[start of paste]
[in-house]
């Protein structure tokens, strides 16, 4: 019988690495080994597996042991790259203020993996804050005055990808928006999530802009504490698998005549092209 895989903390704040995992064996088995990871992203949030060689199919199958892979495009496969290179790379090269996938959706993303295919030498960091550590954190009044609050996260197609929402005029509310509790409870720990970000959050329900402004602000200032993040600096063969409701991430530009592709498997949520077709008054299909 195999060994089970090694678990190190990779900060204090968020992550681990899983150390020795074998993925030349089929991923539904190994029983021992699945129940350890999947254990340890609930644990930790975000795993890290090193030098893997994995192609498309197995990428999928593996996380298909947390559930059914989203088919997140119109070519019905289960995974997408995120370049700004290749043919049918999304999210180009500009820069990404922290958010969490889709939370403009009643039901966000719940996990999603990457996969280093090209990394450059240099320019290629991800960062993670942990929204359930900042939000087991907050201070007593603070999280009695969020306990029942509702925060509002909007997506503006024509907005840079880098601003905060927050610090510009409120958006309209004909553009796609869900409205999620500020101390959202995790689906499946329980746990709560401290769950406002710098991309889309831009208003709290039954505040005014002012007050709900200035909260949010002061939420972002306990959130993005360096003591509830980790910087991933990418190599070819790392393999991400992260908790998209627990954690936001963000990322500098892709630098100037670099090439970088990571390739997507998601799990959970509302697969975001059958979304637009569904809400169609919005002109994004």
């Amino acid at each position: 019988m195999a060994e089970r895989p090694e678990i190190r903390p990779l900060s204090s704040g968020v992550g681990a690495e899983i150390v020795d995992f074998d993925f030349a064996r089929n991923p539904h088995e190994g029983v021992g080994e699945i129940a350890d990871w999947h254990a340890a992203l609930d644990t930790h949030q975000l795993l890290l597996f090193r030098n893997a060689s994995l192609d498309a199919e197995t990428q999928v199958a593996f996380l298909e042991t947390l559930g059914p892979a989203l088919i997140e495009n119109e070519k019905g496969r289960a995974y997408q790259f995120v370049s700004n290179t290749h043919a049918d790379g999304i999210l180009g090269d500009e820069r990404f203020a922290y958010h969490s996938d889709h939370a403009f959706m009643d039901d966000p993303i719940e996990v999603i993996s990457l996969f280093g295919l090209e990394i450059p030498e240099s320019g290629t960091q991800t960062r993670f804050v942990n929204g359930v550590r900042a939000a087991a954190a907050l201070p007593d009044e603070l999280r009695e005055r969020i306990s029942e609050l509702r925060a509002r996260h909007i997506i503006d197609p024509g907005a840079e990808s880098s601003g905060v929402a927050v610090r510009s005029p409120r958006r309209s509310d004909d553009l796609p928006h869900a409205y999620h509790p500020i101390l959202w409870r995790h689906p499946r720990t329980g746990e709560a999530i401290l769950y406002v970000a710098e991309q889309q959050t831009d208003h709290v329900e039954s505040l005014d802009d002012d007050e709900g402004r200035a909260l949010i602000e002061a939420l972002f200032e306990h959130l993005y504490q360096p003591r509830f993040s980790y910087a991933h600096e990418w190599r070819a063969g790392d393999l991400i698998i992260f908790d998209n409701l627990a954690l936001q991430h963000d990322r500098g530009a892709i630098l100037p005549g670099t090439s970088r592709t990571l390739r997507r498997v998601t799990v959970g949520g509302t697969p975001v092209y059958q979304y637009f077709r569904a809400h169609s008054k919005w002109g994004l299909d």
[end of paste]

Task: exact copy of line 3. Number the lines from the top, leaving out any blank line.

């Amino acid at each position: 019988m195999a060994e089970r895989p090694e678990i190190r903390p990779l900060s204090s704040g968020v992550g681990a690495e899983i150390v020795d995992f074998d993925f030349a064996r089929n991923p539904h088995e190994g029983v021992g080994e699945i129940a350890d990871w999947h254990a340890a992203l609930d644990t930790h949030q975000l795993l890290l597996f090193r030098n893997a060689s994995l192609d498309a199919e197995t990428q999928v199958a593996f996380l298909e042991t947390l559930g059914p892979a989203l088919i997140e495009n119109e070519k019905g496969r289960a995974y997408q790259f995120v370049s700004n290179t290749h043919a049918d790379g999304i999210l180009g090269d500009e820069r990404f203020a922290y958010h969490s996938d889709h939370a403009f959706m009643d039901d966000p993303i719940e996990v999603i993996s990457l996969f280093g295919l090209e990394i450059p030498e240099s320019g290629t960091q991800t960062r993670f804050v942990n929204g359930v550590r900042a939000a087991a954190a907050l201070p007593d009044e603070l999280r009695e005055r969020i306990s029942e609050l509702r925060a509002r996260h909007i997506i503006d197609p024509g907005a840079e990808s880098s601003g905060v929402a927050v610090r510009s005029p409120r958006r309209s509310d004909d553009l796609p928006h869900a409205y999620h509790p500020i101390l959202w409870r995790h689906p499946r720990t329980g746990e709560a999530i401290l769950y406002v970000a710098e991309q889309q959050t831009d208003h709290v329900e039954s505040l005014d802009d002012d007050e709900g402004r200035a909260l949010i602000e002061a939420l972002f200032e306990h959130l993005y504490q360096p003591r509830f993040s980790y910087a991933h600096e990418w190599r070819a063969g790392d393999l991400i698998i992260f908790d998209n409701l627990a954690l936001q991430h963000d990322r500098g530009a892709i630098l100037p005549g670099t090439s970088r592709t990571l390739r997507r498997v998601t799990v959970g949520g509302t697969p975001v092209y059958q979304y637009f077709r569904a809400h169609s008054k919005w002109g994004l299909d």